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Wednesday, April 11, 2018 11:07 AM

Act 4 of 2016, Section 1505, signed into law on February 16, 2016, allows the Secretary of Education to issue a weather, safety, or health related emergency declaration for a school entity or a charter school entity or on a county or statewide basis.  Under the Act, the Secretary of Education has the discretionary power to issue an “emergency declaration,” which will then permit the affected school entity options to otherwise satisfy the 180 instructional day requirement.[1]

School attendance is a critical factor influencing student achievement, and severe weather and emergencies that necessitate the closing of schools take away important instructional time. The Act was designed to assist school entities as a last resort, in the face of “unpredictable” emergencies – not typical winter-weather closures. Thus, it remains the responsibility of all school administrators to build into their school calendars a sufficient number of “make up” or “snow” days to address winter-weather closures that are normal for that entity.

An affected school district must request an emergency declaration, on a form developed by the Department.  All requests for an emergency declaration must be applied for through School Services.  Each request will be reviewed in a timely manner.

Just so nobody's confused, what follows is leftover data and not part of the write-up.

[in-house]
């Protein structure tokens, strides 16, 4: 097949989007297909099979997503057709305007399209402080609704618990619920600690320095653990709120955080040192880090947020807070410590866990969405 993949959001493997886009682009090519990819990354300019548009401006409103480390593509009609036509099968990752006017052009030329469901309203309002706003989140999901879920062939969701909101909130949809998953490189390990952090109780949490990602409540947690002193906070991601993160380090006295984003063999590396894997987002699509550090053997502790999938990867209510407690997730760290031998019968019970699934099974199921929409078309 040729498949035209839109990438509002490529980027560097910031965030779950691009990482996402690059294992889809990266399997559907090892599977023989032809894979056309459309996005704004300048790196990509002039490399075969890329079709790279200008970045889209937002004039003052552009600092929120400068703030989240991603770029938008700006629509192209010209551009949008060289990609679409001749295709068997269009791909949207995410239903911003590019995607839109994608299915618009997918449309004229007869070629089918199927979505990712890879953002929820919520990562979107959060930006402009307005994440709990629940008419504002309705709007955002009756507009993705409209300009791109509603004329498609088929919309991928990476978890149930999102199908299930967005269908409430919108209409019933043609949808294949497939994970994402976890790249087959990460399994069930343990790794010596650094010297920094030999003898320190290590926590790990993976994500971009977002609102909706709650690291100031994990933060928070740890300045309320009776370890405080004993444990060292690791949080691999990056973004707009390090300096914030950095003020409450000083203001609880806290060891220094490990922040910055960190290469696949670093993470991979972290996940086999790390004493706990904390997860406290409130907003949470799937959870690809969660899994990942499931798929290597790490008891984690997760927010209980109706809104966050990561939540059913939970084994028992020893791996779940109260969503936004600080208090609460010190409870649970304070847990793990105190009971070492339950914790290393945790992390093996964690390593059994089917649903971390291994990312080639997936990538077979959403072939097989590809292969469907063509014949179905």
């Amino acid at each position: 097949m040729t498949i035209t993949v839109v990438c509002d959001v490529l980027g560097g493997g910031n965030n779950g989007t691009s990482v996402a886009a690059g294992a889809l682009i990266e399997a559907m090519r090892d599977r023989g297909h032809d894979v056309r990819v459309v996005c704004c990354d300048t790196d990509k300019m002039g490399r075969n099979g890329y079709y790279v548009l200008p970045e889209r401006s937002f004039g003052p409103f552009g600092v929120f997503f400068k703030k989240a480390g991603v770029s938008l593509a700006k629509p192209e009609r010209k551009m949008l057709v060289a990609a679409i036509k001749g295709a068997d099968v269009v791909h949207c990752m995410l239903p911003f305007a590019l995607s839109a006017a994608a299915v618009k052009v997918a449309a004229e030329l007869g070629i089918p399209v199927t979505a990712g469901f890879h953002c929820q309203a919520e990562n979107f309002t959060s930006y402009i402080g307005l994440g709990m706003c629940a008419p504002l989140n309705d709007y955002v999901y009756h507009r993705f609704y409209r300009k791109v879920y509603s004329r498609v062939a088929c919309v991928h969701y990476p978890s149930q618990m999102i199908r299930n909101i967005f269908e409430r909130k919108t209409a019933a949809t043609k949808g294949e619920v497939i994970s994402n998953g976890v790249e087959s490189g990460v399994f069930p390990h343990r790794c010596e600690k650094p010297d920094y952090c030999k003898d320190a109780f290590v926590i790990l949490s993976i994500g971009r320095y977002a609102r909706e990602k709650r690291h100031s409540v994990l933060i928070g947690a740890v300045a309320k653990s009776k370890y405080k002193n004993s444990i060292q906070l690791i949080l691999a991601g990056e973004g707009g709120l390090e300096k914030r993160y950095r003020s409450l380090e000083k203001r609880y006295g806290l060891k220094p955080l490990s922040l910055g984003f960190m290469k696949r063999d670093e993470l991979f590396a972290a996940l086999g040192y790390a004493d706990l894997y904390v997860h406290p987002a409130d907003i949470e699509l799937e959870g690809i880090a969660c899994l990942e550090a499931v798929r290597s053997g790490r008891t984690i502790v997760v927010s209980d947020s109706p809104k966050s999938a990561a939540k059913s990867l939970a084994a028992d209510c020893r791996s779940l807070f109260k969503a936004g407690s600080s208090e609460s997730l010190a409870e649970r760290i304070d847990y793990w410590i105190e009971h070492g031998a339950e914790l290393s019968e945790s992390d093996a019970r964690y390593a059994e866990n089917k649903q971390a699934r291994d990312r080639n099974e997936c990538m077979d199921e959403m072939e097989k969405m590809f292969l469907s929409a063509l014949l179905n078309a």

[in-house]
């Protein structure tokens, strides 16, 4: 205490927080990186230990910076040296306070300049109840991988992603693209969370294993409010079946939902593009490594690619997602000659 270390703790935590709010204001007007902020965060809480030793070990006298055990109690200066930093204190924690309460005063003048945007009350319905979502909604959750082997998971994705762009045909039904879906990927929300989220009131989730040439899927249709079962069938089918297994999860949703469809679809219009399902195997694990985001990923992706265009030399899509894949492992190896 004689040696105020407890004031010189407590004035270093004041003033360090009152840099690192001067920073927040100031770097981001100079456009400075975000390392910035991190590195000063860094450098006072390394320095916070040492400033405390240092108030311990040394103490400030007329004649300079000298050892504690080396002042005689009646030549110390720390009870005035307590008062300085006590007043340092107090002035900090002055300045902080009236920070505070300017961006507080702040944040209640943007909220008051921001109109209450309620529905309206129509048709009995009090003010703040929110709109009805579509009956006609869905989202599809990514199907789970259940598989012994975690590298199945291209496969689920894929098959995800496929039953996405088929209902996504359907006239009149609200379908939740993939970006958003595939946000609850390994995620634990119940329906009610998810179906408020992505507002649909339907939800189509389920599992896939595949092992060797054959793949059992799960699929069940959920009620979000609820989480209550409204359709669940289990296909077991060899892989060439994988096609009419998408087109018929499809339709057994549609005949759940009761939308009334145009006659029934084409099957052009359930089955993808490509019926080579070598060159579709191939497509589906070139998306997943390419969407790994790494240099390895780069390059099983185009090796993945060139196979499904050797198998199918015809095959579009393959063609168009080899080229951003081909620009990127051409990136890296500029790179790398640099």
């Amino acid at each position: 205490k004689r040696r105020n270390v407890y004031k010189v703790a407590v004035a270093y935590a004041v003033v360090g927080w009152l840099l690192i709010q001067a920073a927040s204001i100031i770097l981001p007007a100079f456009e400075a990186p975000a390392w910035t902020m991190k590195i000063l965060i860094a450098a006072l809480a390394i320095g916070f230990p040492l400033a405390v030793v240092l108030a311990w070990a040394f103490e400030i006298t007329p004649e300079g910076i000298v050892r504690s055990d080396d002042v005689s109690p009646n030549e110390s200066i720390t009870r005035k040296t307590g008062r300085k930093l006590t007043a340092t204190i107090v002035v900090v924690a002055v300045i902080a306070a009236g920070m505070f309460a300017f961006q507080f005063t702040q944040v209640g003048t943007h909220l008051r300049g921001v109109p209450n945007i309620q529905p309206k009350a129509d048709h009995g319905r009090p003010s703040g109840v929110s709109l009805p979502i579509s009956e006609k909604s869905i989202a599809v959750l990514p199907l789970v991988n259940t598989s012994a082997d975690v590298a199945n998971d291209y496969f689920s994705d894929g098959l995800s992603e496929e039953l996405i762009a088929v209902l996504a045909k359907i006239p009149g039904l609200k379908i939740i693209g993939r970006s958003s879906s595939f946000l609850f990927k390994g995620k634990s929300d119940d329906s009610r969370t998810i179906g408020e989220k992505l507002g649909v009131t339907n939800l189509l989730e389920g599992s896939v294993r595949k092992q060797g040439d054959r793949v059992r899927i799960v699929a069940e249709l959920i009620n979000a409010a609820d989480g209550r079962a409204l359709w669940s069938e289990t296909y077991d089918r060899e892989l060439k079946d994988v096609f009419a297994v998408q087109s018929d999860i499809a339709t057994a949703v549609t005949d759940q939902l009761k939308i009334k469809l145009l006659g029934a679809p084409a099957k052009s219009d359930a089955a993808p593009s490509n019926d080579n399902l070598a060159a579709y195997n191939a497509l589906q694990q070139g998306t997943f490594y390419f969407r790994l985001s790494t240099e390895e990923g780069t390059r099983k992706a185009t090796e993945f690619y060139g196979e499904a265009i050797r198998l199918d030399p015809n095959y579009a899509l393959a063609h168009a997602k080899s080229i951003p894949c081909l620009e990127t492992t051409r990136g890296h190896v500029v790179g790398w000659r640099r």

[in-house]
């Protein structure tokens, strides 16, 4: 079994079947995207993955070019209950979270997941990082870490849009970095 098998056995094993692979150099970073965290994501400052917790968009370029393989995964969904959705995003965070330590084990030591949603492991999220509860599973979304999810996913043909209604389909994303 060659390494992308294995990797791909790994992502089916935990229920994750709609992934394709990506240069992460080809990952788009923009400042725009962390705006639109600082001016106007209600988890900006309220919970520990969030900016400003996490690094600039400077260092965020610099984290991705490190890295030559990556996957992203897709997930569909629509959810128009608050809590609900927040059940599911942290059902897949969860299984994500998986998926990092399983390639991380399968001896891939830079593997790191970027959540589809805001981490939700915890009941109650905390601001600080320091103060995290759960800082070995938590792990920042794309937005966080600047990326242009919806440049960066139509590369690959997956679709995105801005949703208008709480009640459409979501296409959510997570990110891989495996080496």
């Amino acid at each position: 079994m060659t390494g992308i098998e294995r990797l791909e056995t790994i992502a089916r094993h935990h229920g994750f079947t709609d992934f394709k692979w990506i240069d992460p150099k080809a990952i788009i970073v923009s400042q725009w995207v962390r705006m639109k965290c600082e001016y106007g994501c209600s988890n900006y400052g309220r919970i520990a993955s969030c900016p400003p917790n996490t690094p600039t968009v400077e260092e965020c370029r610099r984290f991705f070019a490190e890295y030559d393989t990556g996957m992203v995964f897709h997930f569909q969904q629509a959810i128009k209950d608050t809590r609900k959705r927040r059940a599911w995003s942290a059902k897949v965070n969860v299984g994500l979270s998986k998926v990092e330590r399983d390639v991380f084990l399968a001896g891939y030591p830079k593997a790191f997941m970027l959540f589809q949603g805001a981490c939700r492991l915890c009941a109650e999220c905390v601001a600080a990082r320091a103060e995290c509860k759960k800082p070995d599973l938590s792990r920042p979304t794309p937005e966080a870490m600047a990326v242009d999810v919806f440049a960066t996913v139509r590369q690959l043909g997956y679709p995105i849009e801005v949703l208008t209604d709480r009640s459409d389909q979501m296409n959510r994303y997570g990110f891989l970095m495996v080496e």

In determining whether an “emergency declaration” is appropriate, the Department, as detailed on the required form, will consider whether the school entity has:

  1. Consulted a minimum of five (5) years of data on the number of cancellation days built into the school calendar and the number of cancellation days actually used; and
  2. Used that data to inform its decision on the number of cancellation days built into the current year’s school calendar;
  3. Documented a willingness to add at least two additional days to the end of the school year after built-in cancellation days are exhausted; and
  4. Outlined the extenuating factors impacting the school entity’s calendar.

After the Secretary has made the emergency declaration, a school entity may satisfy the 180 instructional days per school year (by June 30) requirement in statute by:

  1. Approving, by a majority vote of the governing board of the school entity, a school year with a minimum of 900 hours of instruction at the elementary level and 990 hours of instruction at the secondary level in lieu of 180 days; or
  1. Approving, by a majority vote of the governing board of the school entity, the scheduling of additional instructional days on not more than one Saturday per month to complete 180 instructional days, or 900 hours at the elementary level and 990 hours at the secondary level. Student excusals for certain reasons are included in this option.

To receive more information and to obtain a form for requesting an Emergency Declaration, please contact the School Services Office at ra-PDE-SchoolService@pa.gov.

[1] The issuance of a “state of emergency” by the Governor is not in itself the equivalent of an “emergency declaration” by the Secretary.

 

 

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